Stretching 101 by Fitness Vida
When it comes to stretching, the act is often overlooked by many that hit the gym or punish their bodies in the name of fun/sport. Maybe it’s lack of understanding or oversight? A proper stretching routine, paired with your fitness routine will go a long way for your overall health and the way your body feels. Since your body will adapt to whatever you do most often with it, not adapting a stretching routine with your workout routine could lead to many negative consequences like back /neck/shoulder tightness/pain, or even injury. Aside from that, it makes you FEEL GREAT when you do it often! Please read on for a quick primer on Stretching 101.
What happens if you don’t stretch enough?
While the act of exercise mainly puts focus on contraction (the squeeze) of the muscles, it is important to realize that solely contracting the muscles all the time can lead to serious limitations in how you move. Constant contraction will lead to shortening of the muscles, which causes muscle imbalances . With these in place, your posture will suffer and that will first lead to pain, and possibly future injury. If you are an athlete or like to engage in recreational activities, muscle imbalances will greatly impede your performance and hold you back.
What are the different types of Stretching?
While there are multiple techniques for stretching, I will stick to the main 2 that you will most likely use.
- Static Stretching– This is the most well known technique that you may currently be doing, or have seen someone doing. To perform a static stretch, one pulls, then holds tension on the muscle between 20-60 seconds before releasing and moving on to next muscle group. By holding the muscle for an extended period of time, we are accomplishing a lengthening and a relaxation of the muscle. Where most people get this wrong is by doing it either before they workout or perform a sport. It can be counter intuitive to try and relax a muscle before we are about to work it hard. It can impair not only performance, but your muscles ability to handle sudden changes in speed and tension. Therefore, we want to static stretch AFTER activity or on rest days for best results. Example here:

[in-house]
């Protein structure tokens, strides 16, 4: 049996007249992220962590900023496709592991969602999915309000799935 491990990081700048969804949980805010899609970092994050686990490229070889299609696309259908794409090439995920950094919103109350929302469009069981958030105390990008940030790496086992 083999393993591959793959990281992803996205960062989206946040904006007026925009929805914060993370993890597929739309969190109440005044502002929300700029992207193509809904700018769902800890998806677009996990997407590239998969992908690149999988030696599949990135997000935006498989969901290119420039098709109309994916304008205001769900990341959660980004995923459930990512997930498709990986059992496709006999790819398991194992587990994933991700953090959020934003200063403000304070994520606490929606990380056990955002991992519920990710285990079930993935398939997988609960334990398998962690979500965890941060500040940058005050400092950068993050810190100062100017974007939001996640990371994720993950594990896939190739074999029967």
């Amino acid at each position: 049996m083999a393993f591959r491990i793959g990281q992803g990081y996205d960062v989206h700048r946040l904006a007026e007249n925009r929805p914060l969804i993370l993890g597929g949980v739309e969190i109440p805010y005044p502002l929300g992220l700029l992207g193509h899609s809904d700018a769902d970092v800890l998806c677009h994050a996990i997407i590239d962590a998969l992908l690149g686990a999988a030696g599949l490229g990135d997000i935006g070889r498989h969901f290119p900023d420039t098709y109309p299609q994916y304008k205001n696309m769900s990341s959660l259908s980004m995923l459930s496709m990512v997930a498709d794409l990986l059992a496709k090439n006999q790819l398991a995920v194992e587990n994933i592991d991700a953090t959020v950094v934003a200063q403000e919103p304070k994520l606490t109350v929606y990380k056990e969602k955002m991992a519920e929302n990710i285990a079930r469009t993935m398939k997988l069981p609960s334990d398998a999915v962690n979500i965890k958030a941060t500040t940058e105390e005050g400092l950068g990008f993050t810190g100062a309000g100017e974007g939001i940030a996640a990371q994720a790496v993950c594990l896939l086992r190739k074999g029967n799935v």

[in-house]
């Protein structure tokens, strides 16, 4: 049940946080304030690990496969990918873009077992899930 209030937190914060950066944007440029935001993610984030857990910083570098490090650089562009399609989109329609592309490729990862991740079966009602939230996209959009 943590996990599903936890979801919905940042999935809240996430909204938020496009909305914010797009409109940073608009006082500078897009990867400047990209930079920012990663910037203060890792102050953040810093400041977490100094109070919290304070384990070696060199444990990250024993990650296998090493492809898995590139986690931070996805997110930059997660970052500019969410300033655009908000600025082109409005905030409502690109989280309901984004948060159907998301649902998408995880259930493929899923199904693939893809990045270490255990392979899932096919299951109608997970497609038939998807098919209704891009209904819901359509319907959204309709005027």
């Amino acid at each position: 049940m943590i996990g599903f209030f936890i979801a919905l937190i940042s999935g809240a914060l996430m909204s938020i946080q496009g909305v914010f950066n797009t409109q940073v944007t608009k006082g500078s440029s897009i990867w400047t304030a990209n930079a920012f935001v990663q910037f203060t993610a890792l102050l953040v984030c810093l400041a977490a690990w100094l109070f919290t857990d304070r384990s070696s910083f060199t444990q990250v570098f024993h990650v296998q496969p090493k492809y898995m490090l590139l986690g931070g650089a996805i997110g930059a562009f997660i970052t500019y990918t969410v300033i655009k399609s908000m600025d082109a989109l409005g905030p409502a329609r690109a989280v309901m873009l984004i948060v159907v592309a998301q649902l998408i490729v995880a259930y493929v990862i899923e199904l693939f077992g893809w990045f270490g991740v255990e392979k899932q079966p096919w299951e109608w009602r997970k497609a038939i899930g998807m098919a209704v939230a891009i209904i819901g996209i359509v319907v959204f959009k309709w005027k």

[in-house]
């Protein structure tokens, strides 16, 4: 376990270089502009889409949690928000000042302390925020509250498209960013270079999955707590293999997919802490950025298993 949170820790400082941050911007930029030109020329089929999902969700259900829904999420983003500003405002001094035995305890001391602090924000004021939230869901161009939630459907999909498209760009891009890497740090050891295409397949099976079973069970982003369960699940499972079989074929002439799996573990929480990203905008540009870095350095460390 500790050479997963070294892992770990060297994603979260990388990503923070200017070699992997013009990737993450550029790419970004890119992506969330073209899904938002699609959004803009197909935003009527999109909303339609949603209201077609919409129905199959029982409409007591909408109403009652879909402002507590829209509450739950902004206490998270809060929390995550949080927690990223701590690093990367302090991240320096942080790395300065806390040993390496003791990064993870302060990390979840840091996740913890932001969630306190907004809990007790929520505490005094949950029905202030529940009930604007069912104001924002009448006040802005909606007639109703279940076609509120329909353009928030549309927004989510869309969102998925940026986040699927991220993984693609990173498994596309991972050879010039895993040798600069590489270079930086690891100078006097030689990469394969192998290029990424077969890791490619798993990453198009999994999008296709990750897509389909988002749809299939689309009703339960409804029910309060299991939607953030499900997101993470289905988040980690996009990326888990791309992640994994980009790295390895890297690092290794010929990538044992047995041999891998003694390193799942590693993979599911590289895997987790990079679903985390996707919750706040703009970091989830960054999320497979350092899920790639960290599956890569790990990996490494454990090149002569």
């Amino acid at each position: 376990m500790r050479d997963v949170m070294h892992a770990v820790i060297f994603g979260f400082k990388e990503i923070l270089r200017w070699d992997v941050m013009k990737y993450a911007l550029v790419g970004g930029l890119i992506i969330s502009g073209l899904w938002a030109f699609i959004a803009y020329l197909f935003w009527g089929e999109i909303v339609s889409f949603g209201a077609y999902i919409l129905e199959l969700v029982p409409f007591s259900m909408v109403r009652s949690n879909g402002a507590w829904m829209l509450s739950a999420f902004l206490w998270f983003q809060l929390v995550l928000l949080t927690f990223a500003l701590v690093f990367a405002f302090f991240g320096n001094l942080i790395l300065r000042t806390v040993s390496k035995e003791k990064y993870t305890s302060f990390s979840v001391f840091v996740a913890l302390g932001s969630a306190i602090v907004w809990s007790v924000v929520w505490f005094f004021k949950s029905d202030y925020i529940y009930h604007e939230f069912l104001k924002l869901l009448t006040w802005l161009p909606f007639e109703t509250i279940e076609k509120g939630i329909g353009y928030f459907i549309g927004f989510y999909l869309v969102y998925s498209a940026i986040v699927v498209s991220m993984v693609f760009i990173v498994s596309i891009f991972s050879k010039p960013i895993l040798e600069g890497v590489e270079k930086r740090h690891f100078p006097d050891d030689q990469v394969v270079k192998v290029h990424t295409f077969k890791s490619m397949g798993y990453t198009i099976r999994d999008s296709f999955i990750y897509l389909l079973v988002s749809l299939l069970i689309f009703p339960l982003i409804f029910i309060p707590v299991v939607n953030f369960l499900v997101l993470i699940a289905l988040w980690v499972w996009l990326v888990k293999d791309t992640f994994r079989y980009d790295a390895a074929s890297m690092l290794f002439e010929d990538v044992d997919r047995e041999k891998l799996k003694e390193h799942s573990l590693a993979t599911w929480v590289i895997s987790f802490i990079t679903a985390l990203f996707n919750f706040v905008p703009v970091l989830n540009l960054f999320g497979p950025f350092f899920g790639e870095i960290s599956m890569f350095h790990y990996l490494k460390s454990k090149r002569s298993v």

- Active Stretching- While the positions are almost exactly the same, it is the technique that separates Static from Active stretching. With an Active Stretch, one will apply tension on a muscle as deep as they can, hold for 2-3 seconds and release. Repeat this process 5-8x on desired muscle groups before moving onto the next. Not only will you be promoting length to the muscles, this process is telling them that you are about to work them on and off with the activity that follows! For best results , perform Active stretches before anything you might do physical in nature (working out, running, hiking, snowboarding, surfing, skateboarding etc.) Active stretching is also great when you are sore (increases blood flow & lengthening to promote healing) or even when you wake up to help you get the day started. Example here:
Now that you know the difference between the two, I challenge you to think about what you are currently doing as far as stretching. Try one of these two instead of your normal go to, or NO to stretching routine. The benefits are many and it should not take more than 20 minutes of your time to give your body something that it is most likely asking for.
Thank for reading Stretching 101.
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